Storm chasing photographer captures stunning images of extreme weather


posted Friday, May 10, 2013 at 4:30 PM EST


Photographer Camille Seaman has been chasing storms since 2008 and, in the process, has captured some breathtaking images of extreme weather. But tracking "supercells," which are towering cloud formations that produce the powerful thunderstorms Seaman photographs, is a laborious and time-consuming process that involves lots of driving across this country's Great Plains. It also isn't cheap and to help offset her costs, Seaman has launched a Kickstarter campaign that has already proved successful.

Seaman has received pledges more than doubling her initial goal of $6,900 and the money continues to pour in for her "Big Cloud Project," which will allow her to chase and photograph storms this summer for two full weeks. Seaman, who was named for Hurricane Camille of 1969, says she photographs these storms for educational and artistic purposes.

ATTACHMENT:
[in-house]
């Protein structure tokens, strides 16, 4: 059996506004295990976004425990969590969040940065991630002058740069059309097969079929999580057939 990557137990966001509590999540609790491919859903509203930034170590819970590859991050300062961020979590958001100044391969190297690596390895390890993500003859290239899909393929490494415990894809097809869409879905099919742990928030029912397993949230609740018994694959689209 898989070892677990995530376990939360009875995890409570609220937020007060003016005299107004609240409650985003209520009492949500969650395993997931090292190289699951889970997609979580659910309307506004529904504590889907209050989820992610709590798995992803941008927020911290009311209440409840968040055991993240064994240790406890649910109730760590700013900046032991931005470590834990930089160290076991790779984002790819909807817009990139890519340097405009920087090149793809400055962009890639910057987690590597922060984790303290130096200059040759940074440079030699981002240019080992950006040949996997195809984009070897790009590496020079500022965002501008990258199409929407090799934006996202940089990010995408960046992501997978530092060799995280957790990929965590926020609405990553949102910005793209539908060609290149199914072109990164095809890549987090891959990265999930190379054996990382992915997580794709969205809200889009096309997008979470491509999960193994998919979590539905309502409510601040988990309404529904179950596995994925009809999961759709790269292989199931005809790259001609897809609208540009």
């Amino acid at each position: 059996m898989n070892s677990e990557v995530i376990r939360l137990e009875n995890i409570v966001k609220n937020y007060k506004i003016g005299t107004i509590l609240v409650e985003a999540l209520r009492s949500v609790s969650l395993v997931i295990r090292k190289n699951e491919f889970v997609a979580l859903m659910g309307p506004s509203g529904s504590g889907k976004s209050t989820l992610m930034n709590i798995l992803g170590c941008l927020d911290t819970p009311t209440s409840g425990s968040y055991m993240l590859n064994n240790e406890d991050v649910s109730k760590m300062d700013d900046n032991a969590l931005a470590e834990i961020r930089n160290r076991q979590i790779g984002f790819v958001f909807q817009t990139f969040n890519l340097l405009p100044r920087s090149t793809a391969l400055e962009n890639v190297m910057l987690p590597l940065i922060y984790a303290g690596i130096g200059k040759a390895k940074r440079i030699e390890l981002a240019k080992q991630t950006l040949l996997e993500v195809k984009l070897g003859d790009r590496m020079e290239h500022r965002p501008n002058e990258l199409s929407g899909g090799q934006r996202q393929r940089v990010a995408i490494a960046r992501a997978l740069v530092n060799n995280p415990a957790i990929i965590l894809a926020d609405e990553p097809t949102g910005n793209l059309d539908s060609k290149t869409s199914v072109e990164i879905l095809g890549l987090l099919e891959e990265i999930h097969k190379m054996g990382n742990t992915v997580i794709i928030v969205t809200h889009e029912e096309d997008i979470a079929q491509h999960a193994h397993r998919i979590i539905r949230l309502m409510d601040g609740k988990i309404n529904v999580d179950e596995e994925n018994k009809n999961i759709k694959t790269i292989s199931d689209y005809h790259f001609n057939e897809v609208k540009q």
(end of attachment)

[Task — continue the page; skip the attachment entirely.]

"I'm really hoping these pictures raise awareness of this extreme kind of weather — not necessarily in a fearful way, but also in an awesome way," she told Mashable. "I want people to know how magnificent and powerful our planet really is. Beauty is important to me: I know most people don't ever get to see the things that I get to see, so for now, I just want people to realize how awesome our planet really is."

The Blue Eye (V) - Kansas, USA, May 2008 (Photo by Camille Seaman)

Check out the video below where she recounts one dangerous but fortuitous storm chasing trip she took to South Dakota in 2008.

(Via Mashable)